Prior to 1998, legislation pertaining to the CF grievance process consisted of a single provision under the NDA amplified by two articles under the Queen’s Regulations and Orders for the Canadian Forces (QR&O) – articles 19.26 and 19.27 to be precise.  The legislation was amplified by Canadian Forces Administrative Order (CFAO) 19-32, entitled ‘Redress of Grievance’.  (As an aside, the title of that now-defunct CFAO is likely a principal reason why some older – and perhaps not so old – CF personnel state that they are ‘submitting a redress’ when they are, in fact, submitting a grievance.  ‘Redress’ is the remedy sought from the appropriate adjudicative authority, referred to as ‘Redress Authority’ in DAOD 2017-1.)  Following the significant amendment of the NDA in 1998, the statutory grievance process is now established by several statutory provisions, an entire chapter of the QR&O (Chapter 7), and amplified by DAOD 2017-0 and 2017-1 (which superseded CFAO 19-32).

Consequently, unlike what transpired in Gayler, litigation counsel from the Department of Justice are largely successful in obtaining dismissal of, or summary judgment for, applications for judicial review that are brought by CF personnel who have not first exhausted the supposed ‘adequate alternative remedy’ offered by the statutory CF grievance process.[1]  There are still some infrequent exceptions to this rule[2], which tend to be driven by the unique facts of a particular case and, quite possibly, sympathetic factual circumstances.

Thus, the robust statutory grievance process available to CF personnel can be, and typically is, presented by counsel representing the Crown as a bar to seeking remedy before constitutionally independent courts until that process is completed.  In other words, the statutory grievance process is not properly characterized as an optional recourse for CF personnel; it is a mandatory mechanism if CF personnel wish to enforce what few rights they do have in the Crown-soldier relationship[3], or to challenge unfair, unreasonable, or just plain bad decision-making by CF decision-makers.  And I contend that this marked limitation is by Parliament’s design.

While the CF statutory grievance process is ‘internal’ insofar as the decision-makers – both the initial authority (IA) and the final authority (FA) – are senior CF officers, that structure, imposed by Parliament and amplified by the Governor in Council, does not expressly remove privately-retained legal counsel from the process.  The same can be said of the Code of Service Discipline.

Under the Code of Service Discipline, alleged offences are investigated by CF personnel.  Charges are laid by CF personnel.  Military tribunals, whether summary trials or courts martial, are conducted by, and comprised of, CF personnel.  Presiding officers at summary trial are CF officers.  Military judges hold both judicial office and the Queen’s commission.  The Panels for General Courts Martial are comprised by CF personnel.  Courts martial are ‘internal’ CF processes.  Yet there is no prohibition regarding the appearance of civilian counsel.  I ought to know: I have appeared at courts martial as a civilian counsel.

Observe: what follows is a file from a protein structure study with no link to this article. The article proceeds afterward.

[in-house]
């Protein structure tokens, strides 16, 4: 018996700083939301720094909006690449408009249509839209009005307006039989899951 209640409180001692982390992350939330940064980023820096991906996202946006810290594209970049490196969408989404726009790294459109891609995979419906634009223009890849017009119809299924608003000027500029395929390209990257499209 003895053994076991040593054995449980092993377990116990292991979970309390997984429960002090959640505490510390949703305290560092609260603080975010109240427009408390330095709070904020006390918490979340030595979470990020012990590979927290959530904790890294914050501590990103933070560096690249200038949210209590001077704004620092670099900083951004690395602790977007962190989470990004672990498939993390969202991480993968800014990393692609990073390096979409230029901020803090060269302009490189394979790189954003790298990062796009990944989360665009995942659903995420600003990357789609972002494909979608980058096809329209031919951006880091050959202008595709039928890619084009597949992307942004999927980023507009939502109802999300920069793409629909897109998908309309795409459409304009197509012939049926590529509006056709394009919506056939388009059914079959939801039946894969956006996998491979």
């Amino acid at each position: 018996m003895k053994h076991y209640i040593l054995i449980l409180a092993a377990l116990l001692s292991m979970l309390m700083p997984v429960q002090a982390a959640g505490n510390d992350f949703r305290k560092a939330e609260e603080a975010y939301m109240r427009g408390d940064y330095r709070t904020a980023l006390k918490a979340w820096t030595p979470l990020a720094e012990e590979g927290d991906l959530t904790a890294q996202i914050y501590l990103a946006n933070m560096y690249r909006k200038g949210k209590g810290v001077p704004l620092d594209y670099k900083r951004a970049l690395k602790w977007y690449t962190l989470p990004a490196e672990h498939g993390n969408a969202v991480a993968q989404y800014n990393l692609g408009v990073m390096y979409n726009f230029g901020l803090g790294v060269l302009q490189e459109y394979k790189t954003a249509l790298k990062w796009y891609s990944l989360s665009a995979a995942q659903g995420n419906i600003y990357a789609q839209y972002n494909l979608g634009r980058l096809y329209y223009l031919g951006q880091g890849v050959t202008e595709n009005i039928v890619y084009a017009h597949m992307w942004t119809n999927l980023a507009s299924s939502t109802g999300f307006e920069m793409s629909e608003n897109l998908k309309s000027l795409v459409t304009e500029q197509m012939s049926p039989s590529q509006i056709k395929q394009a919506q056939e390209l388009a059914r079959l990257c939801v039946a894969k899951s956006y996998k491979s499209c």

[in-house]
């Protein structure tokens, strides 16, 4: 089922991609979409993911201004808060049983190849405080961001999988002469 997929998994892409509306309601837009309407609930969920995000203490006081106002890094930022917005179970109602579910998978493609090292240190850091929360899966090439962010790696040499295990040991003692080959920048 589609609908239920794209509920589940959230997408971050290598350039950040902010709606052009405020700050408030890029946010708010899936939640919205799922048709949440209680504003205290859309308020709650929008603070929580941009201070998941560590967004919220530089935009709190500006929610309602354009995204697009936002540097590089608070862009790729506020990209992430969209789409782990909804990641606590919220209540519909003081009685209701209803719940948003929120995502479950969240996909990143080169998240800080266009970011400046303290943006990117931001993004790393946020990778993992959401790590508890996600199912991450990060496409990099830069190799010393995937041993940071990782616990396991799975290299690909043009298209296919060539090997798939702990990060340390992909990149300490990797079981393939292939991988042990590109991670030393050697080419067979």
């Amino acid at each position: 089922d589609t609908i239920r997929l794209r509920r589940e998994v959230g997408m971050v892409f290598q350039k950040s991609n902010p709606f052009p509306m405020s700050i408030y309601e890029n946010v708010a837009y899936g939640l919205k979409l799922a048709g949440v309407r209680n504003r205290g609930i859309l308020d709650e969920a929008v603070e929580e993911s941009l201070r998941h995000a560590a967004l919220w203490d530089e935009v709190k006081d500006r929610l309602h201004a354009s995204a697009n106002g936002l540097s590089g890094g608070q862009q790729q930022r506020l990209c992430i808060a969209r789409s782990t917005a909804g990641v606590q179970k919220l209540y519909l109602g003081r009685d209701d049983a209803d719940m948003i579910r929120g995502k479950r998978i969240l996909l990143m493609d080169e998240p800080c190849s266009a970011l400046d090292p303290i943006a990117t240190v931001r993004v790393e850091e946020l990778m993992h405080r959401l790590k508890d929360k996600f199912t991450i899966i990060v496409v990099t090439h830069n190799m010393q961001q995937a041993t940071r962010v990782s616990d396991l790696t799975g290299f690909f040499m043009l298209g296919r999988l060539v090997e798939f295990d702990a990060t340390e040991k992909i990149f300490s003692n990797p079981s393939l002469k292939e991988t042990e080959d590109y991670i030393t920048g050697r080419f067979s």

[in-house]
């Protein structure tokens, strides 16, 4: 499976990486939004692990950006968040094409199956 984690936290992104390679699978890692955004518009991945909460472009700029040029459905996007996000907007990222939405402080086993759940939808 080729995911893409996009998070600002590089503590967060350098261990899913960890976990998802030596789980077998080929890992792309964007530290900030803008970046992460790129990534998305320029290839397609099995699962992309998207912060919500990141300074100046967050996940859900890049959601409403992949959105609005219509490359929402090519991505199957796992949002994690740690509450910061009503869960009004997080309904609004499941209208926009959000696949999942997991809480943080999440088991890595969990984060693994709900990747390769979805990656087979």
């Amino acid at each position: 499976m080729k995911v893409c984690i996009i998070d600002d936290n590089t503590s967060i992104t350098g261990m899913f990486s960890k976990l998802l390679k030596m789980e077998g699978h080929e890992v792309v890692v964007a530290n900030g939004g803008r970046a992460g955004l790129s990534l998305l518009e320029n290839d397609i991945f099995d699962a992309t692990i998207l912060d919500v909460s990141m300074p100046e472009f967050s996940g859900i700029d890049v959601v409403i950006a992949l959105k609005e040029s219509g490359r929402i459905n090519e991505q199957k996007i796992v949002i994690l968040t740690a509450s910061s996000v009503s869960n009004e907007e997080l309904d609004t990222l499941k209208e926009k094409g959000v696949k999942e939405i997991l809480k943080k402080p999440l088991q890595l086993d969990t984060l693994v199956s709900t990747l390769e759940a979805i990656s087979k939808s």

CF personnel are not permitted to form or join ‘combines’ relating to their military service – in common parlance, unions.[4]  Purportedly, “… the Crown is in no way contractually bound to the members of the Armed Forces …” and “… a person who joins the Forces enters into a unilateral commitment in return for which the Queen assumes no obligations, and that relations between the Queen and Her military personnel, as such, in no way give rise to a remedy in the civil Courts.”[5]  Frankly, the contention that a member of the CF cannot seek a remedy before the ‘civil courts’ tends to be undermined by the numerous applications and actions in which CF personnel have done just that (consider the massive settlement in the class action in Heyder v Canada, 2019 FC 1477).  However, the contention that CF personnel do not benefit from ‘traditional’ employment rights is still very much in vogue.

Thus, we have Canadian citizens and permanent residents, who are willing to place their life at risk for the benefit of the state (and the Crown), and, in return for this commitment, they do not benefit from the same employment rights that apply to people who do not submit to the risks of “unlimited liability”.  When they encounter decisions, acts and omissions that adversely affect them, they are obliged to use the statutory grievance process created by, and under, the NDA, which then places the decision-making authority for resolving those grievances exclusively in the hands of what can loosely be described as their employer (although, members of the CF are not actually ‘employed’ by the Crown).

On occasion, some CF personnel who rely on the statutory grievance process (which legal advisors of the OJAG characterize as an ‘internal’ process) also choose to engage the assistance of privately-retained legal counsel.  In so doing, they are not much different from civilian employees who choose to retain counsel in a labour dispute.  As indicated above, an ‘employment dispute’ for CF personnel will differ from one arising with a civilian employee, due in no small part to the fact that the CF member is not a contracted employee of the Crown.

However, a distinction regarding the nature of an ‘employment relationship’ (for lack of a better term) does not merit a distinction in how the ‘employee’ or Crown servant might protect his or her rights, interests, or privileges.